Key Issues

Leaders in healthcare are committed to a healthcare system focused on meeting needs of consumers. Information will empower patients and consumers to make sound healthcare and lifestyle choices, leading to cost-effective healthcare and significantly reduced chronic disease.

People will have choices in how they receive healthcare, which will allow them to select coverage that best suits their needs. Care will be individually focused on providing the right treatment at the right time in the right place. Consumers will have information at their fingertips that is easy to understand, including data on the quality and cost of care, as well as consumer satisfaction. Healthcare providers and health plans will have information needed on quality and outcomes to address the needs of each patient, and to ensure continuous quality improvement.

The ideal healthcare system will compete on the basis of providing long-term value, rather than cutting short-term costs. Value means providing the highest quality at the best cost. Value will be achieved in all major aspects of customer service, including health plan and benefits administration, and medical care services. In this new system, costs will be reasonable, standard and easily compared by consumers. Quality measures will help consumers identify value in healthcare, and guide continuous quality improvement efforts. A key component of ensuring long-term value will be an emphasis on prevention, patient safety and maintaining wellness, which is the best way to keep health status high and medical care costs low.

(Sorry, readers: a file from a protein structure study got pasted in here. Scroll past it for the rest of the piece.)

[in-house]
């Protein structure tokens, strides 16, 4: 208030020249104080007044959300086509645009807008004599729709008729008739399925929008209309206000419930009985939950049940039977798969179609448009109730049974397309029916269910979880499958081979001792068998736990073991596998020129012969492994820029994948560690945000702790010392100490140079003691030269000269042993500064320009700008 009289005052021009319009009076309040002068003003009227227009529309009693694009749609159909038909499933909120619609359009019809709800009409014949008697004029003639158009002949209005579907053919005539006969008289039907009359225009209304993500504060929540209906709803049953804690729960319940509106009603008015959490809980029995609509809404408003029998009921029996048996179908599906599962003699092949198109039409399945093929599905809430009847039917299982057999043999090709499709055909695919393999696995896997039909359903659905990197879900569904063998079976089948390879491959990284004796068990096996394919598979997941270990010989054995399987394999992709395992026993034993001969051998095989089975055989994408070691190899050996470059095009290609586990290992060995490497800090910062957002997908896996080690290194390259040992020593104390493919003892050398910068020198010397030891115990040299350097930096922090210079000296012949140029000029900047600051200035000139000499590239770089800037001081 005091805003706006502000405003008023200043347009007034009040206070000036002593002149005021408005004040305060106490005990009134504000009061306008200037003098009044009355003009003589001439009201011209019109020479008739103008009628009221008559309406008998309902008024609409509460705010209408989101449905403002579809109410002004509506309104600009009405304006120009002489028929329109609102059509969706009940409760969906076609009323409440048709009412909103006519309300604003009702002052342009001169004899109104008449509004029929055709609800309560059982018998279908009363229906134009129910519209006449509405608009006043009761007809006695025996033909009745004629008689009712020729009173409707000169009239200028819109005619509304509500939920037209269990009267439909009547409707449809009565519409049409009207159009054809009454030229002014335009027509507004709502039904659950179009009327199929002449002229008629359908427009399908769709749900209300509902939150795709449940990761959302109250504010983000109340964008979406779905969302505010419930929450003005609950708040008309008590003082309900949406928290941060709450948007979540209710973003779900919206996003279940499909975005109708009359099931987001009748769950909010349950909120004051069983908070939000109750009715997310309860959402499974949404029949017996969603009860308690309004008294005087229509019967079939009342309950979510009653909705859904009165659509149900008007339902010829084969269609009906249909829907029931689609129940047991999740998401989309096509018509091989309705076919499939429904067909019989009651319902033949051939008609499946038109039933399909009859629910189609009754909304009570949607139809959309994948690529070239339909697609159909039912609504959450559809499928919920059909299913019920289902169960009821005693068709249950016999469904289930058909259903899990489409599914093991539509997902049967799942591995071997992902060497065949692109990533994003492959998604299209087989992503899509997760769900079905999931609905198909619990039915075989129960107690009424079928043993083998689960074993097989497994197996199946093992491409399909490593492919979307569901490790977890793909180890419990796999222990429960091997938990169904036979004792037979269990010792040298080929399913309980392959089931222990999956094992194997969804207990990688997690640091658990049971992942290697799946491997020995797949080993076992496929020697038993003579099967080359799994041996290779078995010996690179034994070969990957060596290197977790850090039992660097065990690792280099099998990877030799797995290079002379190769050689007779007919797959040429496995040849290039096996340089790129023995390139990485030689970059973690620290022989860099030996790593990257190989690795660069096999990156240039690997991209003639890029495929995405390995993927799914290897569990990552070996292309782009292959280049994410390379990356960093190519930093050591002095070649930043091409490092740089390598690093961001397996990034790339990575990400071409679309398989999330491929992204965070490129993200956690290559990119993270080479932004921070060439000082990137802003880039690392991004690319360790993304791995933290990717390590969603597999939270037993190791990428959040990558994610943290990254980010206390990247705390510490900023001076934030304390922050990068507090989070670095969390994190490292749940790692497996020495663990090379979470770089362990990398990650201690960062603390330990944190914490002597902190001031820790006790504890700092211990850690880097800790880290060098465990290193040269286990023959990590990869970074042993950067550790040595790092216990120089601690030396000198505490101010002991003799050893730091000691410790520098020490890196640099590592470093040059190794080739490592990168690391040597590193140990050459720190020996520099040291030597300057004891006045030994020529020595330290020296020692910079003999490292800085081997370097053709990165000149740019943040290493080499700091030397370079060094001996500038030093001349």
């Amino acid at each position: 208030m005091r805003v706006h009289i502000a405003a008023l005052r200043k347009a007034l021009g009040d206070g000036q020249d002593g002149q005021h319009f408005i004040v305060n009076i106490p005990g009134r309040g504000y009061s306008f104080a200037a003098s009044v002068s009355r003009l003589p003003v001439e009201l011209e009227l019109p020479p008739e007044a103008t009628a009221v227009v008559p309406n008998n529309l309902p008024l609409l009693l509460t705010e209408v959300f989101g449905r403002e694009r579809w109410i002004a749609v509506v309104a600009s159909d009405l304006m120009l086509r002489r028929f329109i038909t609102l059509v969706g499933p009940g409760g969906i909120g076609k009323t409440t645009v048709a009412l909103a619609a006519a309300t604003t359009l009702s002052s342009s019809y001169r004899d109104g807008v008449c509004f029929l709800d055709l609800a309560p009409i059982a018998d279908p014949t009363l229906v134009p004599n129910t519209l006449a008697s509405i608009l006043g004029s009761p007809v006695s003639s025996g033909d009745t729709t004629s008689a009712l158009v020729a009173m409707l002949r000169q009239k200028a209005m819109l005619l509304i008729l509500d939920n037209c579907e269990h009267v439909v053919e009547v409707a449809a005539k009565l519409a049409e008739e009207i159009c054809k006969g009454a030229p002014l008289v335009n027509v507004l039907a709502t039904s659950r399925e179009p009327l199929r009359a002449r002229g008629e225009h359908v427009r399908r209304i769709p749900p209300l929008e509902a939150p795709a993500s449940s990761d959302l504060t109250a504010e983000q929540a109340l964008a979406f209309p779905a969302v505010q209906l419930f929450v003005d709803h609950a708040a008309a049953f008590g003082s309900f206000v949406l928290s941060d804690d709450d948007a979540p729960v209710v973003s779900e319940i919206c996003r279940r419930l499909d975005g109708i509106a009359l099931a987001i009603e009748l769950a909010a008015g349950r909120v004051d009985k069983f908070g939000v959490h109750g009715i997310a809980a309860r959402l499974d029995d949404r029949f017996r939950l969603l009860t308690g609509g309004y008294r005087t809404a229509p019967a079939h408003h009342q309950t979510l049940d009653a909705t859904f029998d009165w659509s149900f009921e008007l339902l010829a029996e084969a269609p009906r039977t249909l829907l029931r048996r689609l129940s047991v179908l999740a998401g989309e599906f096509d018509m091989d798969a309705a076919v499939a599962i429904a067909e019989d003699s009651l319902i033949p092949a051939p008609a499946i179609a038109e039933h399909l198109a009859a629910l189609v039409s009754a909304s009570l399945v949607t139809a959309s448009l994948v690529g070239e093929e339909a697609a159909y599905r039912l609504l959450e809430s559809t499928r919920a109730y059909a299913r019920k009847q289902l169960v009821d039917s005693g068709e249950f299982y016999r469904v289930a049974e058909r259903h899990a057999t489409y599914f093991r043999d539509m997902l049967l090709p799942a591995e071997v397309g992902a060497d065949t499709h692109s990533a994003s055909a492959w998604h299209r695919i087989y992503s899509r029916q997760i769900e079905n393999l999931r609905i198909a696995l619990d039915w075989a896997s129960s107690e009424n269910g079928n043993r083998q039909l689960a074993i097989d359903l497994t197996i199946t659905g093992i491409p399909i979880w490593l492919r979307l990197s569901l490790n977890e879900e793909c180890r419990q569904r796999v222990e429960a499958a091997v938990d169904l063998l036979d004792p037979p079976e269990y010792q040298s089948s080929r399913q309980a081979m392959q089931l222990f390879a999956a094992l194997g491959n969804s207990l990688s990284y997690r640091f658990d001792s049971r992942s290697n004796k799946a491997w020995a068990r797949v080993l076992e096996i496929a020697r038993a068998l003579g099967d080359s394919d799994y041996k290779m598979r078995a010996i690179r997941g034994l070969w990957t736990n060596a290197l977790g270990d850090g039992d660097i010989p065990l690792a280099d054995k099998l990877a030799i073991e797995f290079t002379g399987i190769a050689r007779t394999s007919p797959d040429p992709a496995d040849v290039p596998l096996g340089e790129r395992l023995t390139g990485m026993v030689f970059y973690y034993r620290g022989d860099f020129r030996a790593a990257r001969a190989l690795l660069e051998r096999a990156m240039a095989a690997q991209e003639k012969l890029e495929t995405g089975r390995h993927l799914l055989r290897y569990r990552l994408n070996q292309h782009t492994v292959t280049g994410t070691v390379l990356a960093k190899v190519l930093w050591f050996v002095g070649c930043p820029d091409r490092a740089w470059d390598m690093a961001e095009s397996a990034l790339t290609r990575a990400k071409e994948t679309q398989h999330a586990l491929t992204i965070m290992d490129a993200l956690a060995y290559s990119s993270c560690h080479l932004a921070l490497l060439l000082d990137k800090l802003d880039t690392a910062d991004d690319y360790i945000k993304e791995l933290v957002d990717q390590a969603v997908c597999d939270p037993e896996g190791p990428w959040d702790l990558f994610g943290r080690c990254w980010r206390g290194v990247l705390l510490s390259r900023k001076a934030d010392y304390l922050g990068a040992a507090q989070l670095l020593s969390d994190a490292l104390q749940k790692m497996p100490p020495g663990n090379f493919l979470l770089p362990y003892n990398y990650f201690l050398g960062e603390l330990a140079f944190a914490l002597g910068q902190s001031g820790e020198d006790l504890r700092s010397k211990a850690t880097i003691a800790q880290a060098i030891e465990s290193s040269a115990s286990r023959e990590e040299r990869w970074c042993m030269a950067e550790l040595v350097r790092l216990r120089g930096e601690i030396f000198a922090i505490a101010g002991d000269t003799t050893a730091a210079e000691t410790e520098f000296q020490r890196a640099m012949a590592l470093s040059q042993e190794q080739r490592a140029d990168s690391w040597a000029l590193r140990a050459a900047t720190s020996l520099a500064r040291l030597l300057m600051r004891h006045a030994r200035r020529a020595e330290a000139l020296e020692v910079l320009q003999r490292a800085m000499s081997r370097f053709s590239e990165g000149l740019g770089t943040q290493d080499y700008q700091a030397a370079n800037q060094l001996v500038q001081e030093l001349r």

The U.S. healthcare system must be a full participant in the Information Age. While protecting the confidentiality of patients’ medical records, information systems will drive the delivery of care. All elements of the new system will be linked, providing timely and crucial channels of communication to aid providers and patients, thereby improving the quality of care.

Investment in research, development and education is the driving force in creating excellence in healthcare. For progress to occur in our healthcare system, breakthroughs and discoveries in drugs and technologies must be available for chronic as well as currently untreatable diseases. Private sector R&D of new drugs, devices and procedures will be necessary to realize this vision, as will public sector support for research and training of the next generation of providers.

Lastly, in the future American healthcare system leaders will complete its transition from being a industry of isolated component parts to an integrated care system. New partnerships and linkages among purchasers and providers will promote a continuum of care, which is the best way to make sure that people receive the right care in the right place at the right time. Additionally, with an integrated system, care coordination teams will be better able to deliver patient centered, evidence-based care that focuses on prevention of and intervention with chronic diseases.